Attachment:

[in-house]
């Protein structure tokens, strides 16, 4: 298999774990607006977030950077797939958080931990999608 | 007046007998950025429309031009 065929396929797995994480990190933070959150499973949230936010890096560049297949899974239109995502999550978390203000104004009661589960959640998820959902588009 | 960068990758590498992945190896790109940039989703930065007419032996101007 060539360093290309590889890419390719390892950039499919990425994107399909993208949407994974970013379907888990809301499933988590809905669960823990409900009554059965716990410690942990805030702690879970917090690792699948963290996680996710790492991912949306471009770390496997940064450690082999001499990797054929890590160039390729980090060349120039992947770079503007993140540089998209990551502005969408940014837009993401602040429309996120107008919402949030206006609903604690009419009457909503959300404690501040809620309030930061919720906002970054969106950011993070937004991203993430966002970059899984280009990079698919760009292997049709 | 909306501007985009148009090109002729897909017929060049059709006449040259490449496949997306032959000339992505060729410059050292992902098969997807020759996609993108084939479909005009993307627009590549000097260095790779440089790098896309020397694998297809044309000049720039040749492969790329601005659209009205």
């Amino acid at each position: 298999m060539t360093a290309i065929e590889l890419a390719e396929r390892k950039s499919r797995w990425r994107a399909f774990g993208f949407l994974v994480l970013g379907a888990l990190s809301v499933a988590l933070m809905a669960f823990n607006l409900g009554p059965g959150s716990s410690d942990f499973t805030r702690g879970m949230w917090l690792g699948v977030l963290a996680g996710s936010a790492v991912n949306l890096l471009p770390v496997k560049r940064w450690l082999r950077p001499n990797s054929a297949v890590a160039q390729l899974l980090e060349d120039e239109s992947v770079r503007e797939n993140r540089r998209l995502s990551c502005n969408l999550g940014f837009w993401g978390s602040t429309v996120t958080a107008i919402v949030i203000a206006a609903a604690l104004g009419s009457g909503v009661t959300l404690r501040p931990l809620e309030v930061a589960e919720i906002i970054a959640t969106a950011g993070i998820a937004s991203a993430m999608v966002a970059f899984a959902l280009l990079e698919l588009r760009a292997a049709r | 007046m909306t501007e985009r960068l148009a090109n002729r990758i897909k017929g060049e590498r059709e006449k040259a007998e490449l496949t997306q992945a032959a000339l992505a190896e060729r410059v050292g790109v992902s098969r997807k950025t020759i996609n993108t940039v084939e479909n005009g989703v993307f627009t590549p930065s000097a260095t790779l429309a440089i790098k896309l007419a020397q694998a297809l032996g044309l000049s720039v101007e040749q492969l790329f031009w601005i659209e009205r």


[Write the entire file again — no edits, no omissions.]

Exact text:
[in-house]
């Protein structure tokens, strides 16, 4: 298999774990607006977030950077797939958080931990999608 | 007046007998950025429309031009 065929396929797995994480990190933070959150499973949230936010890096560049297949899974239109995502999550978390203000104004009661589960959640998820959902588009 | 960068990758590498992945190896790109940039989703930065007419032996101007 060539360093290309590889890419390719390892950039499919990425994107399909993208949407994974970013379907888990809301499933988590809905669960823990409900009554059965716990410690942990805030702690879970917090690792699948963290996680996710790492991912949306471009770390496997940064450690082999001499990797054929890590160039390729980090060349120039992947770079503007993140540089998209990551502005969408940014837009993401602040429309996120107008919402949030206006609903604690009419009457909503959300404690501040809620309030930061919720906002970054969106950011993070937004991203993430966002970059899984280009990079698919760009292997049709 | 909306501007985009148009090109002729897909017929060049059709006449040259490449496949997306032959000339992505060729410059050292992902098969997807020759996609993108084939479909005009993307627009590549000097260095790779440089790098896309020397694998297809044309000049720039040749492969790329601005659209009205």
């Amino acid at each position: 298999m060539t360093a290309i065929e590889l890419a390719e396929r390892k950039s499919r797995w990425r994107a399909f774990g993208f949407l994974v994480l970013g379907a888990l990190s809301v499933a988590l933070m809905a669960f823990n607006l409900g009554p059965g959150s716990s410690d942990f499973t805030r702690g879970m949230w917090l690792g699948v977030l963290a996680g996710s936010a790492v991912n949306l890096l471009p770390v496997k560049r940064w450690l082999r950077p001499n990797s054929a297949v890590a160039q390729l899974l980090e060349d120039e239109s992947v770079r503007e797939n993140r540089r998209l995502s990551c502005n969408l999550g940014f837009w993401g978390s602040t429309v996120t958080a107008i919402v949030i203000a206006a609903a604690l104004g009419s009457g909503v009661t959300l404690r501040p931990l809620e309030v930061a589960e919720i906002i970054a959640t969106a950011g993070i998820a937004s991203a993430m999608v966002a970059f899984a959902l280009l990079e698919l588009r760009a292997a049709r | 007046m909306t501007e985009r960068l148009a090109n002729r990758i897909k017929g060049e590498r059709e006449k040259a007998e490449l496949t997306q992945a032959a000339l992505a190896e060729r410059v050292g790109v992902s098969r997807k950025t020759i996609n993108t940039v084939e479909n005009g989703v993307f627009t590549p930065s000097a260095t790779l429309a440089i790098k896309l007419a020397q694998a297809l032996g044309l000049s720039v101007e040749q492969l790329f031009w601005i659209e009205r």